Gimli looked warily up at Legolas, but he did not stand. For a moment elf and dwarf simply regarded each other. Legolas' expression had become unreadable, but as the silence dragged on, Gimli's face darkened further.
"Amends I have to make to you, Gimli son of Gloin," Legolas said abruptly.
If anyone in the company had been pretending to ignore Legolas and Gimli, all such pretense was gone. Gimli's eyebrows climbed until they were in danger of disappearing beneath his helm. "Amends, Master Elf?" he said.
"Aye. Amends for several occasions on which I have insulted you."
Frodo's mouth dropped open.
Gimli's brows drew down again. "And which occasion might that be? There are many to choose from, and I have stopped keeping count."
Oh, dear, thought Frodo.
"I see you do not wish for any apology from me," Legolas said tightly. "Nor did I expect you to accept any." Gimli opened his mouth angrily, but Legolas held up a hand. "Know this!" he snapped. "At odds our people may be, but never again will you hear the word 'Naugrim' disgrace my tongue."
Frodo was still gaping. That was what Legolas had wanted to say? It would certainly be a change for the better – Naugrim was an insult – but it had been most unexpected, and Legolas' tone didn't make it sound like that much of an apology.
Gimli stared at Legolas as though he had grown a second head. Legolas glared right back at him, seemingly challenging the dwarf to act. Frodo could see Gimli's jaw working.
"Very well," Gimli grated at long last, and Frodo's shoulders slumped in relief. For a moment he had been sure that the pair were going to come to blows.
Legolas gave a curt nod and turned away. A moment later he had cleared the low overhang and was striding away from the camp. He had not gone four steps before Strider hurried to his side and caught his arm.
"Where are you going?" Strider asked in Elvish.
"To scout," Legolas replied shortly.
"Not by yourself, you're not –"
"I will keep close to the camp. And I can move better unseen than as a pair." They stared at each other, Legolas looking exceedingly bitter and Strider disgruntled, before Strider silently placed his bow in Legolas' hands and nodded.
This simple act changed Legolas' countenance entirely. In the blink of an eye he had gone from angry to… to pained, thought Frodo, though it didn't seem like it was physical pain that was bothering him. His eyes flickered briefly back to the Fellowship, touching on both Gimli and Sam, and then he was walking away again. Strider watched him leave.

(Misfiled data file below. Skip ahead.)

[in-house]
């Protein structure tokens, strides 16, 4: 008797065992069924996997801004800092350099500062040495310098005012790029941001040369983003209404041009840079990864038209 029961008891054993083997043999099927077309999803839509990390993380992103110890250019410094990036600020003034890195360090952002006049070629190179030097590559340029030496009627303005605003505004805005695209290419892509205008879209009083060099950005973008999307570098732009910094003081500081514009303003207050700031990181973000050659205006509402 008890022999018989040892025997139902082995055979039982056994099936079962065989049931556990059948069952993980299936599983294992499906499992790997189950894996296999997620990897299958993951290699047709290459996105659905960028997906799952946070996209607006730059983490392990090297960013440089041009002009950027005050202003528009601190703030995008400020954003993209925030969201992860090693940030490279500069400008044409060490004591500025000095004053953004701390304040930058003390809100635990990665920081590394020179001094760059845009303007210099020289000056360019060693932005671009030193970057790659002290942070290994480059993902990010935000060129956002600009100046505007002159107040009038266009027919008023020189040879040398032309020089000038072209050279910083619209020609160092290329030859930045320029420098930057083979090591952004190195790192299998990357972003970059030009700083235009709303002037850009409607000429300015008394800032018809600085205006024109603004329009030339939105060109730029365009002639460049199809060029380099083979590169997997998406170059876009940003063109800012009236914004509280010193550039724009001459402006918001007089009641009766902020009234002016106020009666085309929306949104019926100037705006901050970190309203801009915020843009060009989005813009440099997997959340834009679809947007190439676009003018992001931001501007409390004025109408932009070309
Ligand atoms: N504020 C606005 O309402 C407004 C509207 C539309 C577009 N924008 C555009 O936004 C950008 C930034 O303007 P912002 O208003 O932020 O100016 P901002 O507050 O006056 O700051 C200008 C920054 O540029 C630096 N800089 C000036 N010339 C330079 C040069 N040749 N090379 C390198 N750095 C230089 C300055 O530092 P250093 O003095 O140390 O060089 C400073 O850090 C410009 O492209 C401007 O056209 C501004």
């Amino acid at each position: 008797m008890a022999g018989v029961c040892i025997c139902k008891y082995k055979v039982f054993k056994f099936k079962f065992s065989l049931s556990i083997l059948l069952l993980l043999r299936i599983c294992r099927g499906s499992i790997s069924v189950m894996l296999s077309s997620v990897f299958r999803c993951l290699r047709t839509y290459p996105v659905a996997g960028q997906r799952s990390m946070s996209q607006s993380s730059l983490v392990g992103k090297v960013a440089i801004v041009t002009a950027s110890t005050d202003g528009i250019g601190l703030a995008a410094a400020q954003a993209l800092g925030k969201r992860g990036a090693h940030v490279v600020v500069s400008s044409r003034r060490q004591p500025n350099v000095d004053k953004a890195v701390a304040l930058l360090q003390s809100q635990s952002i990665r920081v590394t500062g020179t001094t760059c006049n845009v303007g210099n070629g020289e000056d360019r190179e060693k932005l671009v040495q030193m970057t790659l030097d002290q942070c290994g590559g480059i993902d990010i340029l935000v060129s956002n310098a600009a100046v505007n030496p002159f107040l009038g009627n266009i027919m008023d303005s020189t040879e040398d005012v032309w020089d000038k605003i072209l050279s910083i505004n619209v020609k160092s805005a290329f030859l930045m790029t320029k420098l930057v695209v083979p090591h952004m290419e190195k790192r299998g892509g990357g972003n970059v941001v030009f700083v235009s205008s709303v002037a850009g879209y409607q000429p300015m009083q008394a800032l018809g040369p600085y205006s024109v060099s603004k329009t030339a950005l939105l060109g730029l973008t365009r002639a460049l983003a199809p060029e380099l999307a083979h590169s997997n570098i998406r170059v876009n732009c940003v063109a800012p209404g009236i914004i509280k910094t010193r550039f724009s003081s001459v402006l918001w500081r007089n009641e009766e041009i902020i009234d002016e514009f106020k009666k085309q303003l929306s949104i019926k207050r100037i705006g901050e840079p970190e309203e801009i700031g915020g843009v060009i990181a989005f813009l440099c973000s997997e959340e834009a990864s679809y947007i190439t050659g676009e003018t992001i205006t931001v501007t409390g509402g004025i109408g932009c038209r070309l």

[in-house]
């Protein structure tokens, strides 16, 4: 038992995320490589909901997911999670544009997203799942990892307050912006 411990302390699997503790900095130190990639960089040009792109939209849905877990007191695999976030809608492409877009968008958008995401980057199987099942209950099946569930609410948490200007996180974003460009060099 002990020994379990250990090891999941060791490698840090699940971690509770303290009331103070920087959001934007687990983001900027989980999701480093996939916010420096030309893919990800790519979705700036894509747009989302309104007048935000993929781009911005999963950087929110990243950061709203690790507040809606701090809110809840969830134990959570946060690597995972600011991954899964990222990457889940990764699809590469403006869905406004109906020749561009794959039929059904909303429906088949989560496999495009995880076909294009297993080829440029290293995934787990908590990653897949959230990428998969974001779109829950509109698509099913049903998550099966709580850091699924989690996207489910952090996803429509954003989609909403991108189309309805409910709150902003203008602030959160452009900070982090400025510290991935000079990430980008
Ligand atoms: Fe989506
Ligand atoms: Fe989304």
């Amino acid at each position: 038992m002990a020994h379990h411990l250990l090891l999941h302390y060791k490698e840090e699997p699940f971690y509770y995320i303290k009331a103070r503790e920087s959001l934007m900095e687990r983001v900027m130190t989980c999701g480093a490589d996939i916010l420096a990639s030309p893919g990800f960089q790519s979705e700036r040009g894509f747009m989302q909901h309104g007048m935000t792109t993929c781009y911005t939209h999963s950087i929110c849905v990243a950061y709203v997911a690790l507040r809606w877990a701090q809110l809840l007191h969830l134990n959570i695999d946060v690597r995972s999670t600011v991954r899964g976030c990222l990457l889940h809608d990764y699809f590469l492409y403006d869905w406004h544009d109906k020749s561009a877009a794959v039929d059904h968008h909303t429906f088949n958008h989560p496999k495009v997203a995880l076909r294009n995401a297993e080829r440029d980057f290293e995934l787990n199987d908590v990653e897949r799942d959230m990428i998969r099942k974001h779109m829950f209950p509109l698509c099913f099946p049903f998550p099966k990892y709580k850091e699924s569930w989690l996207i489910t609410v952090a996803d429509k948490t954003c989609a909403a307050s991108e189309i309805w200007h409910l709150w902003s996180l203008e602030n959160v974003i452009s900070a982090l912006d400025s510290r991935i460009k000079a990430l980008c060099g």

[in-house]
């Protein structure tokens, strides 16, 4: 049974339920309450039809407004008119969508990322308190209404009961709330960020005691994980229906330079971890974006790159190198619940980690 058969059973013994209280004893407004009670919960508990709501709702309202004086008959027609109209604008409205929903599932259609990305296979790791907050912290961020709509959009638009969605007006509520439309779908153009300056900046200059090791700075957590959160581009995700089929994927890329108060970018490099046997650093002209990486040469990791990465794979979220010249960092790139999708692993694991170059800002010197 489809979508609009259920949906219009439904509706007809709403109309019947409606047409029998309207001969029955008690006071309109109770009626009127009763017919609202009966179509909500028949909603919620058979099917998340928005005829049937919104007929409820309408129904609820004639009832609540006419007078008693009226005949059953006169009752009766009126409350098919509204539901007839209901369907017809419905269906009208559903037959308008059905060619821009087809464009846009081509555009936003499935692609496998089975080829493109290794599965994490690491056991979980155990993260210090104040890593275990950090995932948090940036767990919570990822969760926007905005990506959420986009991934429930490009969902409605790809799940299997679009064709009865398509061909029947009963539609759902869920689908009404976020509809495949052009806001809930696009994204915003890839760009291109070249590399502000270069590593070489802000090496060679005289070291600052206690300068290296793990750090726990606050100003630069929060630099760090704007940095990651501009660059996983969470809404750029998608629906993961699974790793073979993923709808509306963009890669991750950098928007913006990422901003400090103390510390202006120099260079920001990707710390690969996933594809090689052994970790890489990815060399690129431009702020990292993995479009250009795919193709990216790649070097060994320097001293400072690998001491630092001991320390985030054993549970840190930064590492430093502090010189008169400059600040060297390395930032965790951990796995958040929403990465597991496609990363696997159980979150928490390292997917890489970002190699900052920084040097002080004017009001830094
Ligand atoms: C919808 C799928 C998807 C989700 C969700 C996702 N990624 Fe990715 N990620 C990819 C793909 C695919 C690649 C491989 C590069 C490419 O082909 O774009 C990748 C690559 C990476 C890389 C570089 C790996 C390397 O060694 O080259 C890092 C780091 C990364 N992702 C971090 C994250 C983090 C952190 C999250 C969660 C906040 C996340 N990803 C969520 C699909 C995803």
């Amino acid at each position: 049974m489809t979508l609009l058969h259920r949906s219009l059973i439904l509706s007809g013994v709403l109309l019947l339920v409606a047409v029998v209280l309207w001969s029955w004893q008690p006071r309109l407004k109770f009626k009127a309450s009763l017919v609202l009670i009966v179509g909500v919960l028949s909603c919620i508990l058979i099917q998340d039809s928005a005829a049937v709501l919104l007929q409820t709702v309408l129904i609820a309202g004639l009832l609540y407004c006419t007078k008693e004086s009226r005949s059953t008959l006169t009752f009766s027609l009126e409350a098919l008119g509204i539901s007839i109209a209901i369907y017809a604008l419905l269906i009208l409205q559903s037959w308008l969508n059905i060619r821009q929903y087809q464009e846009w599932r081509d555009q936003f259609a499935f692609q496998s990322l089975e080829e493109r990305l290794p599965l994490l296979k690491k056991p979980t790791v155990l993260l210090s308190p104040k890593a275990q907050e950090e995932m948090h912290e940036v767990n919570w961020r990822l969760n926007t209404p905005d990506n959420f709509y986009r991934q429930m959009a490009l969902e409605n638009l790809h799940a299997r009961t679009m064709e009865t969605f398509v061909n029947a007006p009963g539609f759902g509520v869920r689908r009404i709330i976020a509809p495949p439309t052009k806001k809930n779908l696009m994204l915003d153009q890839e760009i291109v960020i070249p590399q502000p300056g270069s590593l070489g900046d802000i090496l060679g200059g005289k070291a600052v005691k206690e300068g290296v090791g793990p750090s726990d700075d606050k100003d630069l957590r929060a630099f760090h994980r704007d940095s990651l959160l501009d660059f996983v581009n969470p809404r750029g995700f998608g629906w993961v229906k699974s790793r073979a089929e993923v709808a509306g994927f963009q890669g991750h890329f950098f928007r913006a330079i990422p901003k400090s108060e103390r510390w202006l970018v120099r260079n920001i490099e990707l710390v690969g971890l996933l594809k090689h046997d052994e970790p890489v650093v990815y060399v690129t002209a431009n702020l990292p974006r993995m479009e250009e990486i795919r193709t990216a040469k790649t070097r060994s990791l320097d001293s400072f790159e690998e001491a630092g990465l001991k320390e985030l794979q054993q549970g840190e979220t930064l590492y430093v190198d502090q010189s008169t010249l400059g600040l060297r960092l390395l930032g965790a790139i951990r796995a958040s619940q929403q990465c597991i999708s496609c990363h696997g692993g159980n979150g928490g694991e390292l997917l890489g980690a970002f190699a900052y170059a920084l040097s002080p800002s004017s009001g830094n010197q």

"What was that about?" said Merry.
"Who can say?" Gimli snarled. "No one will ever say that I understood elves. They are flightier than any sparrow."
A long minute of quiet passed while the Fellowship puzzled over what had just happened. Frodo was confused. Legolas and Gimli could be quite volatile around each other, but this exchange was some of the oddest behavior he had ever seen from either of them.
"Why is Legolas going to stop saying 'Naugrim'?" Pippin asked. "I thought it was Elvish for 'dwarf'."
Gimli glowered as Gandalf explained. "It is not the proper word for 'dwarf'," said the wizard. "It is what the Elves call the Dwarves when they mean to be cutting."
"Few Dwarves take the trouble to learn Elvish," Gimli snorted, "but all of us know what that word means."
"And that is…?" Pippin prompted.
"It can be translated as 'stunted one' in Westron," said Gandalf.
There was a loud gasp followed by a clang, and everyone jumped. Frodo whirled to see Sam standing still as a statue with his mouth wide open. He had dropped the frying pan on the ground, but breakfast had mercifully stayed inside.
"What's gotten into you, Sam?" Frodo said shakily.
"Stunted one?" Sam managed.
"It is not very complimentary," Strider said apologetically, but Sam shook his head.
"No, I… it's not that." He closed his mouth and gazed wonderingly in the direction that Legolas had gone. "The men that we…."
"What about them?" Strider prodded.
Sam glanced around at the others. Frodo didn't understand why, but he looked embarrassed. "That's what Garan liked to call me: stunted one. That, or halfling; never anything else." His cheeks pinked and he looked away.
Strider's lips parted in surprise, and comprehension dawned on Gandalf's face. Gimli's eyebrows climbed into his helm again.
"I didn't like it much," said Sam.
Now Frodo understood why Sam looked so uncomfortable. Big Folk sometimes called Hobbits 'Halflings', and while the hobbits that lived at the edges of the Shire had learned to live with the term, they did not care for it. Its implication was that Hobbits were lesser creatures than larger folk, which was both annoying and untrue. And to be called 'stunted one'… that was far worse than 'halfling'. It was an insult, plain as day, where 'halfling' was merely insensitive. Frodo suddenly found himself re-evaluating Legolas' snappish apology and seeming pain. The more he thought about it, the more certain he became that Legolas was ashamed of himself.
A long, awkward moment followed. Gimli ran his thumb back and forth over his axe-blade. Frodo thought he seemed discomfited. Gandalf wore a small smile, and exchanged a meaningful glance with Strider. "Well," Boromir said at last, "that does explain a few things."
"If that isn't just like an Elf!" Gimli barked, rising to his feet. "Even when they admit to being in the wrong, they still manage to leave the injured party in debt." And to Frodo's immense surprise, he ducked out from beneath the overhang and began to head off into the woods in the direction that Legolas had gone.
"Gimli," Gandalf began warningly, but Gimli silenced him with the wave of one hand.
"We will both return to camp in one piece," the dwarf said tightly, and he stomped off down the path, leaving the rest of the Fellowship to gape at each other.